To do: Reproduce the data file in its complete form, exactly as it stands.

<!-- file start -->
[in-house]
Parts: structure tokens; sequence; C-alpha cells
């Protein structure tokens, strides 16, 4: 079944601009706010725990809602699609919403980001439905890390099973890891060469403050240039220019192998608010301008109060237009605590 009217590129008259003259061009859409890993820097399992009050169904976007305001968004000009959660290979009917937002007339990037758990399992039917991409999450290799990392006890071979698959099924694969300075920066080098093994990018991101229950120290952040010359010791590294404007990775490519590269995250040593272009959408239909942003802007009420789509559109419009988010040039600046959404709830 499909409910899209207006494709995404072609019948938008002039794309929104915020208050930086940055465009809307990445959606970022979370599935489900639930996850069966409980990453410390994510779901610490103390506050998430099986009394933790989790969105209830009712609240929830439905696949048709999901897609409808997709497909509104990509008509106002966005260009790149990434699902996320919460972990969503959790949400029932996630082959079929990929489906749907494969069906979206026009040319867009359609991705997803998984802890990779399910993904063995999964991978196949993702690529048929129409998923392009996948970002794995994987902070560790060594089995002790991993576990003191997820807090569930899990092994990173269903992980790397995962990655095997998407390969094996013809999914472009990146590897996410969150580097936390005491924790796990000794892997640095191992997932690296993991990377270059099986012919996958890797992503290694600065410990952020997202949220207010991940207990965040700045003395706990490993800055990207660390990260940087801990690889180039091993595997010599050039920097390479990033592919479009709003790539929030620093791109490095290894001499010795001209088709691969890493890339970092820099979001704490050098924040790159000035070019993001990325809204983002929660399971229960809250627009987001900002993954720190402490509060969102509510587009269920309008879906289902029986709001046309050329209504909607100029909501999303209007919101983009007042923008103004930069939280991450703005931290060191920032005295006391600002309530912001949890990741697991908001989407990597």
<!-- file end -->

[in-house]
Parts: structure tokens; sequence; C-alpha cells
């Protein structure tokens, strides 16, 4: 079944601009706010725990809602699609919403980001439905890390099973890891060469403050240039220019192998608010301008109060237009605590 009217590129008259003259061009859409890993820097399992009050169904976007305001968004000009959660290979009917937002007339990037758990399992039917991409999450290799990392006890071979698959099924694969300075920066080098093994990018991101229950120290952040010359010791590294404007990775490519590269995250040593272009959408239909942003802007009420789509559109419009988010040039600046959404709830 499909409910899209207006494709995404072609019948938008002039794309929104915020208050930086940055465009809307990445959606970022979370599935489900639930996850069966409980990453410390994510779901610490103390506050998430099986009394933790989790969105209830009712609240929830439905696949048709999901897609409808997709497909509104990509008509106002966005260009790149990434699902996320919460972990969503959790949400029932996630082959079929990929489906749907494969069906979206026009040319867009359609991705997803998984802890990779399910993904063995999964991978196949993702690529048929129409998923392009996948970002794995994987902070560790060594089995002790991993576990003191997820807090569930899990092994990173269903992980790397995962990655095997998407390969094996013809999914472009990146590897996410969150580097936390005491924790796990000794892997640095191992997932690296993991990377270059099986012919996958890797992503290694600065410990952020997202949220207010991940207990965040700045003395706990490993800055990207660390990260940087801990690889180039091993595997010599050039920097390479990033592919479009709003790539929030620093791109490095290894001499010795001209088709691969890493890339970092820099979001704490050098924040790159000035070019993001990325809204983002929660399971229960809250627009987001900002993954720190402490509060969102509510587009269920309008879906289902029986709001046309050329209504909607100029909501999303209007919101983009007042923008103004930069939280991450703005931290060191920032005295006391600002309530912001949890990741697991908001989407990597």